Federico Lanaro
An Eagle has no Flag

Vermiglio (I), Forte Strino
July — September 2013

The dialectical geometry of the flag
Daniele Capra

As Hobsbawm writes in his masterpiece The Age of Extremes: The Short Twentieth Century,[1] the first element of the 20th century that burst into the course of history was the world conflict, which marks the arrival of the masses into history and launches a catastrophic thirtyyears-long period that will conclude by the end of the Second World War. It is actually an enormous pain in the political, geographical, social and human frame that leaves a mark on modernity and characterized it in an unexpected and unforgettable way. The First World War is the result of a complex work of economical events and ideological and cultural motivations that have come into being from the idea of nation, population and language in the past century. Inevitably all those sharp and unresolved tensions led to that tragedy.

It gives shivers just thinking about the thousands of men who were thrown to frontlines during the first world conflict, without even understanding what the war was, and why there was an enemy to fight with cannon shots, bombs, gas and bayonets. A war that the Italian side fought in a constantly and worthless soldiers sacrifice, also due to the heroic conception of war of the higher echelons of the army, which filled their hearts with rhetoric and with the Italian flag, in order to show it off to the oppressor or to the stranger,[2] with the consequence of passing off a destructive war as a fair cause: «Of the many / who were so close to me / nothing remains / not even that», summarized Ungaretti in one his most wrenching poems.[3]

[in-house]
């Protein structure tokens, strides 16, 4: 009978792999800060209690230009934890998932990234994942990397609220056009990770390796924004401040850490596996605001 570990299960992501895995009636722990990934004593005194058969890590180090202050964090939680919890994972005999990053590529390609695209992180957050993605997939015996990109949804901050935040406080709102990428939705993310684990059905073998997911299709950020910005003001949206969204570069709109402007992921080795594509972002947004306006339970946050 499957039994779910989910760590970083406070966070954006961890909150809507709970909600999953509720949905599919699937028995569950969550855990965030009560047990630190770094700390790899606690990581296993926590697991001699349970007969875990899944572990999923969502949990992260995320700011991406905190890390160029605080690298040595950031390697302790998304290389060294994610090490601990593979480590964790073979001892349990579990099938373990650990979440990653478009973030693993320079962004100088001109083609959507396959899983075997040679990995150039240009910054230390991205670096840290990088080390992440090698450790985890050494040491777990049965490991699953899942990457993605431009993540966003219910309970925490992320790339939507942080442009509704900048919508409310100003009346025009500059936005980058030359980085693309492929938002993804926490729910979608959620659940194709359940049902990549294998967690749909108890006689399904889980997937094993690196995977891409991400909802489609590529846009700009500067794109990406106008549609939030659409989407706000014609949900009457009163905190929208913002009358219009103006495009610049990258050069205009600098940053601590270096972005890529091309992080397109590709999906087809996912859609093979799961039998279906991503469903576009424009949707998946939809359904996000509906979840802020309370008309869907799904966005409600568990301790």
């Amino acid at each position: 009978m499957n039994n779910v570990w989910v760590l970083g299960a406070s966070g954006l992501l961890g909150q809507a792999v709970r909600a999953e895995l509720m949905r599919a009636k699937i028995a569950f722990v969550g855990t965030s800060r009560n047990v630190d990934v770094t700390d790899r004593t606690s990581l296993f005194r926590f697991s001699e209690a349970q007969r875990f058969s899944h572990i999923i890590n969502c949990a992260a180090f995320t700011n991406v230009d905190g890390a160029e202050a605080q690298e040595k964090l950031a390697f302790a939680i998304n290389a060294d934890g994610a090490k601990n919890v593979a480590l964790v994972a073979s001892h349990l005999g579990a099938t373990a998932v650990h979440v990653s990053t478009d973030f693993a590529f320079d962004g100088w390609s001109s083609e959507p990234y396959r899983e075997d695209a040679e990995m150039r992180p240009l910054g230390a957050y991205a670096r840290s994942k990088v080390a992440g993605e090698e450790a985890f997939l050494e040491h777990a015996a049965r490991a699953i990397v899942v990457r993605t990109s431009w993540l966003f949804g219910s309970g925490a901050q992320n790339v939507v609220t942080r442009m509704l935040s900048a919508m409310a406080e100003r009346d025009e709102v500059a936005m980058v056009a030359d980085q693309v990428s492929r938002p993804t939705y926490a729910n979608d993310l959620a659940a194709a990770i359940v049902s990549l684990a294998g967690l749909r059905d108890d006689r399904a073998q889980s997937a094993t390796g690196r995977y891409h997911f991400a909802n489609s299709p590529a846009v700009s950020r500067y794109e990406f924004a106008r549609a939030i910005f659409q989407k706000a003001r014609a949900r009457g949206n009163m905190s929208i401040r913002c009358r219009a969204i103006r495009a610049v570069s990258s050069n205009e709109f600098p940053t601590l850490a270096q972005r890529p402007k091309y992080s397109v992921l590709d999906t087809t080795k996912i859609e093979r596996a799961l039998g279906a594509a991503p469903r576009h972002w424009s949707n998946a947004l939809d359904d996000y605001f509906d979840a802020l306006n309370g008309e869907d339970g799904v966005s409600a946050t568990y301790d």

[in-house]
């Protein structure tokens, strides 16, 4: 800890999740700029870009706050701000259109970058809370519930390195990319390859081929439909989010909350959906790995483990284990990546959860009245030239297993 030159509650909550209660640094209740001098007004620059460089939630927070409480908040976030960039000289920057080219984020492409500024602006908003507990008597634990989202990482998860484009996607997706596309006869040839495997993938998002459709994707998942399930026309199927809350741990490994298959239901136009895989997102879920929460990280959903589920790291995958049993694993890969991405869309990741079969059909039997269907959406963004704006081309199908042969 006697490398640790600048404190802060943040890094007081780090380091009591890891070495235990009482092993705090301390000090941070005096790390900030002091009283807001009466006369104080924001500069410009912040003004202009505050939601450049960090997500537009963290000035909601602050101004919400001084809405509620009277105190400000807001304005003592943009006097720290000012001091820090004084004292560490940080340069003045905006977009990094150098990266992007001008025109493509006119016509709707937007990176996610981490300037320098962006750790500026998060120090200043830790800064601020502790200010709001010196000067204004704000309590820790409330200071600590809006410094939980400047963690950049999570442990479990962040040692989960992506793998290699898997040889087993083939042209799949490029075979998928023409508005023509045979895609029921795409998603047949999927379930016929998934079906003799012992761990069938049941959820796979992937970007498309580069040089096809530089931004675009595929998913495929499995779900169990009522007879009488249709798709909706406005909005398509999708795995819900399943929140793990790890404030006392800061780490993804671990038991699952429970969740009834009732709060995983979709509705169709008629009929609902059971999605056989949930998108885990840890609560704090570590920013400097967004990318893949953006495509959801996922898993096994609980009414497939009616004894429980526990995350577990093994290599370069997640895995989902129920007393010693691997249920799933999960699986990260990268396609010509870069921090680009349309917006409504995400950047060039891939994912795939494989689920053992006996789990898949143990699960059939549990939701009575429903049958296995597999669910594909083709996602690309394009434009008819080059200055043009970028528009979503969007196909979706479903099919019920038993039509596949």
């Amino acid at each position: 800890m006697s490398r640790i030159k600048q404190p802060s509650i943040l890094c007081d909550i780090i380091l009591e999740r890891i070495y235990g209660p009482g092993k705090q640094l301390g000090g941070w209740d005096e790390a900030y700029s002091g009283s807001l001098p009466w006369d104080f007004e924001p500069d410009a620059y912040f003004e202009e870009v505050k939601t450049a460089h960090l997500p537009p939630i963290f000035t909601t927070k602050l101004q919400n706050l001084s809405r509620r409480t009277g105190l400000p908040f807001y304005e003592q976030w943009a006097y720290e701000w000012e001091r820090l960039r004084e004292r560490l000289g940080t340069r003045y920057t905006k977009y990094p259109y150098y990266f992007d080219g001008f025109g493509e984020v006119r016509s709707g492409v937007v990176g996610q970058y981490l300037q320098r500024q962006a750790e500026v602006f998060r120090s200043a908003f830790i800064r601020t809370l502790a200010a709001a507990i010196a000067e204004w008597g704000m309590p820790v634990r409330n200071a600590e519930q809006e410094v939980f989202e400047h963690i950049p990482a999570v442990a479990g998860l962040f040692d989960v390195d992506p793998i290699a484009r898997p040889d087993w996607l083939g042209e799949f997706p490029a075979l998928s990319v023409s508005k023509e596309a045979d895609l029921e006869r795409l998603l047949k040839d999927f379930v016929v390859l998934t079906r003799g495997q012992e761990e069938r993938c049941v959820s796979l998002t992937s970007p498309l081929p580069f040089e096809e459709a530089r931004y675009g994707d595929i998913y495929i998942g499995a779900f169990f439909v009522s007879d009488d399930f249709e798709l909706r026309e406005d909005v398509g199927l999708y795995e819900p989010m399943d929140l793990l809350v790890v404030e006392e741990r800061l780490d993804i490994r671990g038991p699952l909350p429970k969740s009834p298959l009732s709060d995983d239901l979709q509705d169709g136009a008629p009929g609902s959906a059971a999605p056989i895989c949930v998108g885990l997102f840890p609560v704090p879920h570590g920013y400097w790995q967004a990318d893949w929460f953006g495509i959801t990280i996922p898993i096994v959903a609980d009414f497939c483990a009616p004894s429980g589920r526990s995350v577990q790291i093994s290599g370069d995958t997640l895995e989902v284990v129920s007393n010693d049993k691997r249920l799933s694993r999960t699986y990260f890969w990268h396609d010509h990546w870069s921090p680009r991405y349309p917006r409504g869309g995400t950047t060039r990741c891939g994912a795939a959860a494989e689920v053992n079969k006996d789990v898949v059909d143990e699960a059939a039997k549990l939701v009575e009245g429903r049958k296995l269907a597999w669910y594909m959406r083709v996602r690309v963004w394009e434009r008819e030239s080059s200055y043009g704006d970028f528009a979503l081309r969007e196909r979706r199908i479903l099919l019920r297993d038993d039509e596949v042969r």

To the unbearable weight of that conception of the world (which does not belong to us anymore, even if returns and similar situations are not missing elsewhere), in his project at Fortress Strino, Federico Lanaro opposes the flight of eagles, which arise in the sky. Emblem of freedom and bird’s-eye-view, the eagle is one of the animals used in many cultures as symbol of power and aspiration to greatness (characteristic strengthened by the broad-wings). It is frequently used on flags, combined to other colours, to represent the identity of a nation or of a community. However, as the title of the exhibition underlines (An eagle has no flag), how can we pretend to curb that bird with its majestic wings into the tight and placed banner kitting, which swings in the wind?